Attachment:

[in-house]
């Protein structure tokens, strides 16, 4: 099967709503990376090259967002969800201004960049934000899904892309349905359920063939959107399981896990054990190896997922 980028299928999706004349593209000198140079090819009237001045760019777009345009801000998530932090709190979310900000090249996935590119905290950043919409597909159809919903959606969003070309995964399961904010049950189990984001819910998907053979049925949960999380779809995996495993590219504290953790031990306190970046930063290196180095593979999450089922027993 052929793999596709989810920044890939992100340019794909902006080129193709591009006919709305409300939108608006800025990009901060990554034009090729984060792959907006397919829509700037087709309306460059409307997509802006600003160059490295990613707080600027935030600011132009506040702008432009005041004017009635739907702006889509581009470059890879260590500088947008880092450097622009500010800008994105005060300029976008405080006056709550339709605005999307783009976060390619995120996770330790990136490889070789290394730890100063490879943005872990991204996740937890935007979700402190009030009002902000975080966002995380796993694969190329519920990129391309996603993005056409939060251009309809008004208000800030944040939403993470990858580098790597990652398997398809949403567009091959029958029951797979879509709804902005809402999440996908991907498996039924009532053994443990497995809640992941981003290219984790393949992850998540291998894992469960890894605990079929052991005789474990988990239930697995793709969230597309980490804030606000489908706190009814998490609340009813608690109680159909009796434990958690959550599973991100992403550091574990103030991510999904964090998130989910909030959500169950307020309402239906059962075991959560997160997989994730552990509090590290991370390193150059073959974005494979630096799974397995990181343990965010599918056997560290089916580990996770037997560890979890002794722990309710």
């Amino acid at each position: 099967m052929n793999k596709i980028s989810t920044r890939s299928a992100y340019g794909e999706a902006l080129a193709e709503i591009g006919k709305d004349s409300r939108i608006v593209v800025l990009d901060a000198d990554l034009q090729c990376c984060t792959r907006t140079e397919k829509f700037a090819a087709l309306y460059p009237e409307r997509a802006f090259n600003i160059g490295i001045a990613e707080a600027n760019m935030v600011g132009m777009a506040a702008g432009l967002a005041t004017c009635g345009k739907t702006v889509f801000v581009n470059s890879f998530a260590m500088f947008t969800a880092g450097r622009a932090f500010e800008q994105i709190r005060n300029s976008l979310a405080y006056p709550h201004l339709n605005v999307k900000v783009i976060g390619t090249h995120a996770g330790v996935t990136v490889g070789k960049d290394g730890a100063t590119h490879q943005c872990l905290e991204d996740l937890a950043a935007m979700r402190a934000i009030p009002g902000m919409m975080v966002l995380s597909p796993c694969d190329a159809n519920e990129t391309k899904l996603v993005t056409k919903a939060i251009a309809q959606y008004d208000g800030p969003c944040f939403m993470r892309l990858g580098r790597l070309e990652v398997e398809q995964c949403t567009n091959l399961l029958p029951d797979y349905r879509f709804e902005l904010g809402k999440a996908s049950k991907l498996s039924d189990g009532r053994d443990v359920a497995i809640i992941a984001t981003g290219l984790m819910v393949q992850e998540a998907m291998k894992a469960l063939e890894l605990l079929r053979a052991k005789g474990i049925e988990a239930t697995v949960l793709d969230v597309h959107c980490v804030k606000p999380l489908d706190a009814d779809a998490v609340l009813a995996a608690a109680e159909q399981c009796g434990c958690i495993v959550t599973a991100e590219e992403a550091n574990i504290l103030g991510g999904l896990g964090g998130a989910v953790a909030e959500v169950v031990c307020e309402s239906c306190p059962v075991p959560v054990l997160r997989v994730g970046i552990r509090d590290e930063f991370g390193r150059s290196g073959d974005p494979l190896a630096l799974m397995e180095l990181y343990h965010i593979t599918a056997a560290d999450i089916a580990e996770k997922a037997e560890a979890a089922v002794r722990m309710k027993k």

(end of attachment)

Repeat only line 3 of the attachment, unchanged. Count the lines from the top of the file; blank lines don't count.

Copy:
């Amino acid at each position: 099967m052929n793999k596709i980028s989810t920044r890939s299928a992100y340019g794909e999706a902006l080129a193709e709503i591009g006919k709305d004349s409300r939108i608006v593209v800025l990009d901060a000198d990554l034009q090729c990376c984060t792959r907006t140079e397919k829509f700037a090819a087709l309306y460059p009237e409307r997509a802006f090259n600003i160059g490295i001045a990613e707080a600027n760019m935030v600011g132009m777009a506040a702008g432009l967002a005041t004017c009635g345009k739907t702006v889509f801000v581009n470059s890879f998530a260590m500088f947008t969800a880092g450097r622009a932090f500010e800008q994105i709190r005060n300029s976008l979310a405080y006056p709550h201004l339709n605005v999307k900000v783009i976060g390619t090249h995120a996770g330790v996935t990136v490889g070789k960049d290394g730890a100063t590119h490879q943005c872990l905290e991204d996740l937890a950043a935007m979700r402190a934000i009030p009002g902000m919409m975080v966002l995380s597909p796993c694969d190329a159809n519920e990129t391309k899904l996603v993005t056409k919903a939060i251009a309809q959606y008004d208000g800030p969003c944040f939403m993470r892309l990858g580098r790597l070309e990652v398997e398809q995964c949403t567009n091959l399961l029958p029951d797979y349905r879509f709804e902005l904010g809402k999440a996908s049950k991907l498996s039924d189990g009532r053994d443990v359920a497995i809640i992941a984001t981003g290219l984790m819910v393949q992850e998540a998907m291998k894992a469960l063939e890894l605990l079929r053979a052991k005789g474990i049925e988990a239930t697995v949960l793709d969230v597309h959107c980490v804030k606000p999380l489908d706190a009814d779809a998490v609340l009813a995996a608690a109680e159909q399981c009796g434990c958690i495993v959550t599973a991100e590219e992403a550091n574990i504290l103030g991510g999904l896990g964090g998130a989910v953790a909030e959500v169950v031990c307020e309402s239906c306190p059962v075991p959560v054990l997160r997989v994730g970046i552990r509090d590290e930063f991370g390193r150059s290196g073959d974005p494979l190896a630096l799974m397995e180095l990181y343990h965010i593979t599918a056997a560290d999450i089916a580990e996770k997922a037997e560890a979890a089922v002794r722990m309710k027993k």